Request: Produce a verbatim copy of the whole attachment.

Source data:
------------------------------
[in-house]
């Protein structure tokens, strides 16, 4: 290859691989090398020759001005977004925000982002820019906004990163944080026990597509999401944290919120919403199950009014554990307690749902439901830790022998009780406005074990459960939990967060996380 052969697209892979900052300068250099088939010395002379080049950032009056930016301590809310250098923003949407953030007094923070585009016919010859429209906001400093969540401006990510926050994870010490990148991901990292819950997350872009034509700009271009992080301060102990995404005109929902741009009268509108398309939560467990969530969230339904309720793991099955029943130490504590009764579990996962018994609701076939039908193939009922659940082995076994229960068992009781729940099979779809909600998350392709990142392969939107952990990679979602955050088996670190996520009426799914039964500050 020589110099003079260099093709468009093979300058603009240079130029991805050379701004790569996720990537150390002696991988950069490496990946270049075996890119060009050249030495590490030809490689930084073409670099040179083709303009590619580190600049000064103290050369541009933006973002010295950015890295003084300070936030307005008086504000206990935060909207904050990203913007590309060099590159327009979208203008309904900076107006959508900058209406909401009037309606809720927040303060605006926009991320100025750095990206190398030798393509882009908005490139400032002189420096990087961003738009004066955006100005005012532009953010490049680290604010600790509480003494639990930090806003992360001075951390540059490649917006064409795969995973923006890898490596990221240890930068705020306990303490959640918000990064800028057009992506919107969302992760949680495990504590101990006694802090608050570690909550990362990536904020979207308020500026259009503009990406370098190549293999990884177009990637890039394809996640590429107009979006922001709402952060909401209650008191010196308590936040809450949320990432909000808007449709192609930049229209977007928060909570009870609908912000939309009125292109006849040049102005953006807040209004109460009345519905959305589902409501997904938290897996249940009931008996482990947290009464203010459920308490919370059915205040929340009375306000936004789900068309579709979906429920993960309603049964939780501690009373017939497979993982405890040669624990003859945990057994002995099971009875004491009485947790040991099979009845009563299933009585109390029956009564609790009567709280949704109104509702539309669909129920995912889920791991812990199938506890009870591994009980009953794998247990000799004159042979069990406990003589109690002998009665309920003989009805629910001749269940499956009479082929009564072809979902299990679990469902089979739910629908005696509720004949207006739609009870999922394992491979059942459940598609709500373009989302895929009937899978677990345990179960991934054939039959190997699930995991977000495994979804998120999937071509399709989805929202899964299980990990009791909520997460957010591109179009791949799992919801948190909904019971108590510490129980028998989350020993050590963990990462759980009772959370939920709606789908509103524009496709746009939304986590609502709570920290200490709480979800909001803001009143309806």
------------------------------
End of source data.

[in-house]
């Protein structure tokens, strides 16, 4: 290859691989090398020759001005977004925000982002820019906004990163944080026990597509999401944290919120919403199950009014554990307690749902439901830790022998009780406005074990459960939990967060996380 052969697209892979900052300068250099088939010395002379080049950032009056930016301590809310250098923003949407953030007094923070585009016919010859429209906001400093969540401006990510926050994870010490990148991901990292819950997350872009034509700009271009992080301060102990995404005109929902741009009268509108398309939560467990969530969230339904309720793991099955029943130490504590009764579990996962018994609701076939039908193939009922659940082995076994229960068992009781729940099979779809909600998350392709990142392969939107952990990679979602955050088996670190996520009426799914039964500050 020589110099003079260099093709468009093979300058603009240079130029991805050379701004790569996720990537150390002696991988950069490496990946270049075996890119060009050249030495590490030809490689930084073409670099040179083709303009590619580190600049000064103290050369541009933006973002010295950015890295003084300070936030307005008086504000206990935060909207904050990203913007590309060099590159327009979208203008309904900076107006959508900058209406909401009037309606809720927040303060605006926009991320100025750095990206190398030798393509882009908005490139400032002189420096990087961003738009004066955006100005005012532009953010490049680290604010600790509480003494639990930090806003992360001075951390540059490649917006064409795969995973923006890898490596990221240890930068705020306990303490959640918000990064800028057009992506919107969302992760949680495990504590101990006694802090608050570690909550990362990536904020979207308020500026259009503009990406370098190549293999990884177009990637890039394809996640590429107009979006922001709402952060909401209650008191010196308590936040809450949320990432909000808007449709192609930049229209977007928060909570009870609908912000939309009125292109006849040049102005953006807040209004109460009345519905959305589902409501997904938290897996249940009931008996482990947290009464203010459920308490919370059915205040929340009375306000936004789900068309579709979906429920993960309603049964939780501690009373017939497979993982405890040669624990003859945990057994002995099971009875004491009485947790040991099979009845009563299933009585109390029956009564609790009567709280949704109104509702539309669909129920995912889920791991812990199938506890009870591994009980009953794998247990000799004159042979069990406990003589109690002998009665309920003989009805629910001749269940499956009479082929009564072809979902299990679990469902089979739910629908005696509720004949207006739609009870999922394992491979059942459940598609709500373009989302895929009937899978677990345990179960991934054939039959190997699930995991977000495994979804998120999937071509399709989805929202899964299980990990009791909520997460957010591109179009791949799992919801948190909904019971108590510490129980028998989350020993050590963990990462759980009772959370939920709606789908509103524009496709746009939304986590609502709570920290200490709480979800909001803001009143309806």